Thursday, February 13, 2020

Old Yeller - Fred Gipson

The first time I read Fred Gipson’s Old Yeller, I was already thirteen or fourteen years old and “officially” too old for the book since it was aimed at 9-to-12-year-old children when it was published in 1956. That would be about right, too, since the book is only 117 pages long, and would be called a “chapter book” today. I do hope that copies of Old Yeller can still be found in elementary and middle school libraries because it tells the kind of story that kids are likely to remember for the rest of their lives - just the way I remembered it so well that this re-read held few surprises for me despite my fifty-eight year gap between readings. (I admit that the 1957 Disney movie of the same name probably had a lot to do with those clear memories, though, because the movie seems to have followed the book’s plot straight down the line.)  

Old Yeller is a coming-of-age story about Travis and his little brother Arliss, two boys left alone in the late 1860s on a small Salt Lick, Texas, farm with their mother while their father (along with most of the other men in the area) is away on a cattle drive. Fourteen-year-old Travis is going to have to grow up fast if he’s even going to come close to filling his father’s shoes, and it’s not going to be easy. It doesn’t help that “little Arliss” is the kind of free-spirited little boy who likes nothing better than to get naked and spend his time wading around in the family’s drinking water.

 When, out of nowhere, a big yeller, meat-stealing, dog shows up at the ranch and devours what was left of the family’s last slaughtered hog, it looks like Travis has another problem to contend with. But after that “big yeller dog” is noisily adopted into the family by little Arliss, he turns out to be exactly the kind of ranch dog that every boy needs by his side. Thus begins a series of encounters with bears, wild pigs, and raging bulls during which Old Yeller proves that he is willing to fight anyone and anything to keep his adopted family safe from harm.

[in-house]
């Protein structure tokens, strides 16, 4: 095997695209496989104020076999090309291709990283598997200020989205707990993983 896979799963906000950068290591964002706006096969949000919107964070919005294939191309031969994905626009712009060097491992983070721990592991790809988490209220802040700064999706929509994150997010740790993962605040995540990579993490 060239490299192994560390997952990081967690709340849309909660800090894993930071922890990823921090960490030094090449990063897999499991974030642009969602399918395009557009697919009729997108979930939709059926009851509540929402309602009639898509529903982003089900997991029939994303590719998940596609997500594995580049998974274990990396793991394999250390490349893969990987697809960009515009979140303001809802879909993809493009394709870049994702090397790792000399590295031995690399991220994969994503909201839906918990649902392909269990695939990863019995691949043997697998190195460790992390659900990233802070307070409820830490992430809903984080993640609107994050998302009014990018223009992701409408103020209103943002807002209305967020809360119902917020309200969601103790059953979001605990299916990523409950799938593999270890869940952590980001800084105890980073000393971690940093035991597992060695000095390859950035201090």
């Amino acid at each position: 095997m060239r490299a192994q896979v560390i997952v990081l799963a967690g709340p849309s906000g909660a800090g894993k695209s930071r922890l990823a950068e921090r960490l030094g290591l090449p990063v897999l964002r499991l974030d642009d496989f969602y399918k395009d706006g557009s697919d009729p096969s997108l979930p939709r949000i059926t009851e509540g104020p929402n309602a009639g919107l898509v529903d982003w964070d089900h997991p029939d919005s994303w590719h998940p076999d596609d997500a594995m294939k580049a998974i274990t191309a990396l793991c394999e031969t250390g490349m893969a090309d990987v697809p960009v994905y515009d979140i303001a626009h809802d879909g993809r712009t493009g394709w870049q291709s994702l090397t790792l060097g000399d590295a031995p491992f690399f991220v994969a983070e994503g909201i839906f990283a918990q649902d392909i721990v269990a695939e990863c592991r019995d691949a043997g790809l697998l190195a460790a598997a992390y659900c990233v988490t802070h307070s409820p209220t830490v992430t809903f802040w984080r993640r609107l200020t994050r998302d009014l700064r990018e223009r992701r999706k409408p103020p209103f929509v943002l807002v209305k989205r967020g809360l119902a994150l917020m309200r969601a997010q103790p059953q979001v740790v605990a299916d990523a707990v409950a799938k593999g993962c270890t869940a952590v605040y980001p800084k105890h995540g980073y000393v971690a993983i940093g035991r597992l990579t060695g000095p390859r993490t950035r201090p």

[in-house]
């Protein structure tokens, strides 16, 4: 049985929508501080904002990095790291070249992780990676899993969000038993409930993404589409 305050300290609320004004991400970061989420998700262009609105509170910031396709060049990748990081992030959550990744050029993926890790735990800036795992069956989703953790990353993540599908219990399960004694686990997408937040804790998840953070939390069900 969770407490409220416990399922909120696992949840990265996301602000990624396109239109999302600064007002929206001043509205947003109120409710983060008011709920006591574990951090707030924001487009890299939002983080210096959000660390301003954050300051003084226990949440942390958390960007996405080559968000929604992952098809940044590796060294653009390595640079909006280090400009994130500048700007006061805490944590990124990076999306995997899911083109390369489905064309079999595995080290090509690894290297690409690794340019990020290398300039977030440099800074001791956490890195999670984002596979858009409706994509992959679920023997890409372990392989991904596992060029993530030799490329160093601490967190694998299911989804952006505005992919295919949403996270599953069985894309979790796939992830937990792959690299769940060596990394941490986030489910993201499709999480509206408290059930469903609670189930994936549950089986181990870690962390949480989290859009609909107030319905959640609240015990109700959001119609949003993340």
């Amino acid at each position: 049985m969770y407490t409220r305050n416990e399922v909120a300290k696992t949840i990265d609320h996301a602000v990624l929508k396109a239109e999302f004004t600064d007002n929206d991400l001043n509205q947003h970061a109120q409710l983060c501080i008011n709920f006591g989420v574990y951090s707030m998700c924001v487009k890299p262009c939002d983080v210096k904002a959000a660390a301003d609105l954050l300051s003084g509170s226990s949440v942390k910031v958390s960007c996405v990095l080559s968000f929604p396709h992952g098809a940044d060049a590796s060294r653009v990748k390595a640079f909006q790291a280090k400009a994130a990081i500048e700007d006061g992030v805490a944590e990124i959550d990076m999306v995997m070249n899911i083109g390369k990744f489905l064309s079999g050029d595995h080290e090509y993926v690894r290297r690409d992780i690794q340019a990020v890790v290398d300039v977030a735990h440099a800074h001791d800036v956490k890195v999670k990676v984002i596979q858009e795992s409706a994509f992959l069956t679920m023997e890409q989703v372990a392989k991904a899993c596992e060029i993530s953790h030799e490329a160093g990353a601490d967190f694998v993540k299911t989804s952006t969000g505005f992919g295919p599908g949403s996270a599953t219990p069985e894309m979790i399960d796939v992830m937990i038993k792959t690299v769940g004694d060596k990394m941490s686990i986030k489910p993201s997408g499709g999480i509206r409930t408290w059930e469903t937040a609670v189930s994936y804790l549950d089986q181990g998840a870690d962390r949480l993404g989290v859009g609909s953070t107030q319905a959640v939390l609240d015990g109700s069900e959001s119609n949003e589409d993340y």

Fred Gipson
And then, just about the time you finally catch your breath, here comes an ending that no one who has ever read Old Yeller will ever forget. Let me warn you that this is an ending that few ten-year-olds are going to get over quickly – but here’s a tip for you parents out there. Old Yeller has a sequel called Savage Sam that tells the story of one of Yeller’s pups, the little dog that came to live with Travis and Arliss near the end of Old Yeller. That will make it all better.

Bottom Line: Old Yeller may be a children’s book, but it works pretty well for adults, too, especially those who remember the book or the movie from their childhood. It is written in a straight-forward style that sometimes causes the mini-climaxes to come a little too close together for readers used to the more comfortable pacing of adult novels but, after all, that approach keeps it short enough for its target audience. This 1957 Newberry Medal nominee is, in my estimation, a five-star book for readers of all ages.

10 comments:

  1. I remember this book very well. I didn't know Savage Sam was the sequel- though I've heard of the title- will have to take a look for that one! Old Yeller is still on my shelf btw.

    ReplyDelete
    Replies
    1. Wow, Jeane, I'm impressed that you have a copy of Old Yeller on your shelves. Seriously impressed. I wish I had a vintage copy of that one here...may have to look for one.

      Delete
    2. Yep! Mine's not a vintage copy, a newer reprint. I miss the older illustrations- the ones I remember from the book I read as a kid.

      Delete
    3. I remember those, too. Funny what sticks in your mind sometimes.

      Delete
  2. You know, I don't know if I've ever actually read OLD YELLER. I remember the movie, although not well enough to recall the whole plot. It's one I should definitely read (or re-read). Thanks for the reminder!

    ReplyDelete
    Replies
    1. I really enjoyed this re-read, Susan, and that doesn't always happen. By the way, there is also a Savage Sam movie starring the same two boys. I haven't seen that one myself, but I'm going to look around to see if it's available someplace.

      Delete
  3. I had to read Savage Same for school, but I've never read Old Yeller. I did see the old movie version of it though, the one with Fess Parker. Such a classic...but SAD!...story.

    ReplyDelete
    Replies
    1. Fess Parker was everywhere in those days. I'll always remember him as Davey Crockett from that old Disney televisions series from the late fifties.

      One of the saddest book endings ever, beyond a doubt.

      Delete
  4. As a kids and still now, in my late 60's, I just can't read stories when harm comes to animals:(

    ReplyDelete
    Replies
    1. I understand that, for sure. Even though the dog's killing is completely necessary in this instance, it was hard to take it as a kid. Especially, I think in the movie version because it didn't take much imagination on my part to put myself into the boy's shoes.

      Delete